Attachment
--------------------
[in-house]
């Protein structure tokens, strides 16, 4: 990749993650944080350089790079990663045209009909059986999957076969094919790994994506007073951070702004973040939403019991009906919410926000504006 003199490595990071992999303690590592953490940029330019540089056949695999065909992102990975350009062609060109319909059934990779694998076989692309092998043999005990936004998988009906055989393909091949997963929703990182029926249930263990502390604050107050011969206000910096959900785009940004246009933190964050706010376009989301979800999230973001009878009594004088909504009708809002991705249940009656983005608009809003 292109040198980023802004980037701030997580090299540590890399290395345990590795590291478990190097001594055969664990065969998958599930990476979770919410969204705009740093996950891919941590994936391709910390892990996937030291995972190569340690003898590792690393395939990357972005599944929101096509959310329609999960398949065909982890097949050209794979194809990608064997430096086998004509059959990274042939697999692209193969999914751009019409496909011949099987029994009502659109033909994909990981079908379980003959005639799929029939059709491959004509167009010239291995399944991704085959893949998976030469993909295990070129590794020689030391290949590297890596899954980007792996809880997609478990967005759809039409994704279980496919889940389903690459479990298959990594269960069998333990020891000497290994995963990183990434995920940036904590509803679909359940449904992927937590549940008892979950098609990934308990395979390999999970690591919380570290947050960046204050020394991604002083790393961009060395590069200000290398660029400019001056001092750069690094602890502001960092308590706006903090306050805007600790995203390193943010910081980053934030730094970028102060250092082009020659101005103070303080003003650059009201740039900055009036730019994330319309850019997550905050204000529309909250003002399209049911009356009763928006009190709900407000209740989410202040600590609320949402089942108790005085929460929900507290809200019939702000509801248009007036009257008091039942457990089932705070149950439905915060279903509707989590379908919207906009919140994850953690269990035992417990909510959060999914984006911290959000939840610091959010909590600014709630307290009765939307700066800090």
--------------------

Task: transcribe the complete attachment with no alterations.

[in-house]
């Protein structure tokens, strides 16, 4: 990749993650944080350089790079990663045209009909059986999957076969094919790994994506007073951070702004973040939403019991009906919410926000504006 003199490595990071992999303690590592953490940029330019540089056949695999065909992102990975350009062609060109319909059934990779694998076989692309092998043999005990936004998988009906055989393909091949997963929703990182029926249930263990502390604050107050011969206000910096959900785009940004246009933190964050706010376009989301979800999230973001009878009594004088909504009708809002991705249940009656983005608009809003 292109040198980023802004980037701030997580090299540590890399290395345990590795590291478990190097001594055969664990065969998958599930990476979770919410969204705009740093996950891919941590994936391709910390892990996937030291995972190569340690003898590792690393395939990357972005599944929101096509959310329609999960398949065909982890097949050209794979194809990608064997430096086998004509059959990274042939697999692209193969999914751009019409496909011949099987029994009502659109033909994909990981079908379980003959005639799929029939059709491959004509167009010239291995399944991704085959893949998976030469993909295990070129590794020689030391290949590297890596899954980007792996809880997609478990967005759809039409994704279980496919889940389903690459479990298959990594269960069998333990020891000497290994995963990183990434995920940036904590509803679909359940449904992927937590549940008892979950098609990934308990395979390999999970690591919380570290947050960046204050020394991604002083790393961009060395590069200000290398660029400019001056001092750069690094602890502001960092308590706006903090306050805007600790995203390193943010910081980053934030730094970028102060250092082009020659101005103070303080003003650059009201740039900055009036730019994330319309850019997550905050204000529309909250003002399209049911009356009763928006009190709900407000209740989410202040600590609320949402089942108790005085929460929900507290809200019939702000509801248009007036009257008091039942457990089932705070149950439905915060279903509707989590379908919207906009919140994850953690269990035992417990909510959060999914984006911290959000939840610091959010909590600014709630307290009765939307700066800090």